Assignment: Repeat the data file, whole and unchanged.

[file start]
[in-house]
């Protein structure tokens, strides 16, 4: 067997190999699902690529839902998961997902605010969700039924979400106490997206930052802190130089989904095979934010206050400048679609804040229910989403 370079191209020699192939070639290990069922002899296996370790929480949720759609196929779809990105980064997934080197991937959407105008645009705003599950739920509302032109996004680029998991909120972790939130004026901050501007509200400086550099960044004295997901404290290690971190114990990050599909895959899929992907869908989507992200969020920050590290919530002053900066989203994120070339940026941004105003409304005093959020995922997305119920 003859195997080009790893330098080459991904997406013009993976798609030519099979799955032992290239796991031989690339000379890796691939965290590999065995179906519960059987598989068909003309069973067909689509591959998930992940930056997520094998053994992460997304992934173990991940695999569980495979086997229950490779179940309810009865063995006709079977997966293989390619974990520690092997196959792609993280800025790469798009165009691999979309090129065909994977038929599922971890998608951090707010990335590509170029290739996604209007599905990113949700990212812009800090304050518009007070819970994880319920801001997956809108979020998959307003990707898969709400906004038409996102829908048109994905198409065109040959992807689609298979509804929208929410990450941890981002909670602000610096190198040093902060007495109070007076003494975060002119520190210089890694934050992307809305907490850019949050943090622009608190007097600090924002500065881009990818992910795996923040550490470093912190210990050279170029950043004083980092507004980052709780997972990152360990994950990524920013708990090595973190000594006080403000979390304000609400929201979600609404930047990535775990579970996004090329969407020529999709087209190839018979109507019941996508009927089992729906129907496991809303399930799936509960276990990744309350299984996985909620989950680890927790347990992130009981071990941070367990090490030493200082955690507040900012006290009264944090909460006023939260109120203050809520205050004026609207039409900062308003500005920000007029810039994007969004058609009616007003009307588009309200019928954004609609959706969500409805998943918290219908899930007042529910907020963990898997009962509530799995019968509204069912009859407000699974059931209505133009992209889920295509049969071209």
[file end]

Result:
[in-house]
């Protein structure tokens, strides 16, 4: 067997190999699902690529839902998961997902605010969700039924979400106490997206930052802190130089989904095979934010206050400048679609804040229910989403 370079191209020699192939070639290990069922002899296996370790929480949720759609196929779809990105980064997934080197991937959407105008645009705003599950739920509302032109996004680029998991909120972790939130004026901050501007509200400086550099960044004295997901404290290690971190114990990050599909895959899929992907869908989507992200969020920050590290919530002053900066989203994120070339940026941004105003409304005093959020995922997305119920 003859195997080009790893330098080459991904997406013009993976798609030519099979799955032992290239796991031989690339000379890796691939965290590999065995179906519960059987598989068909003309069973067909689509591959998930992940930056997520094998053994992460997304992934173990991940695999569980495979086997229950490779179940309810009865063995006709079977997966293989390619974990520690092997196959792609993280800025790469798009165009691999979309090129065909994977038929599922971890998608951090707010990335590509170029290739996604209007599905990113949700990212812009800090304050518009007070819970994880319920801001997956809108979020998959307003990707898969709400906004038409996102829908048109994905198409065109040959992807689609298979509804929208929410990450941890981002909670602000610096190198040093902060007495109070007076003494975060002119520190210089890694934050992307809305907490850019949050943090622009608190007097600090924002500065881009990818992910795996923040550490470093912190210990050279170029950043004083980092507004980052709780997972990152360990994950990524920013708990090595973190000594006080403000979390304000609400929201979600609404930047990535775990579970996004090329969407020529999709087209190839018979109507019941996508009927089992729906129907496991809303399930799936509960276990990744309350299984996985909620989950680890927790347990992130009981071990941070367990090490030493200082955690507040900012006290009264944090909460006023939260109120203050809520205050004026609207039409900062308003500005920000007029810039994007969004058609009616007003009307588009309200019928954004609609959706969500409805998943918290219908899930007042529910907020963990898997009962509530799995019968509204069912009859407000699974059931209505133009992209889920295509049969071209």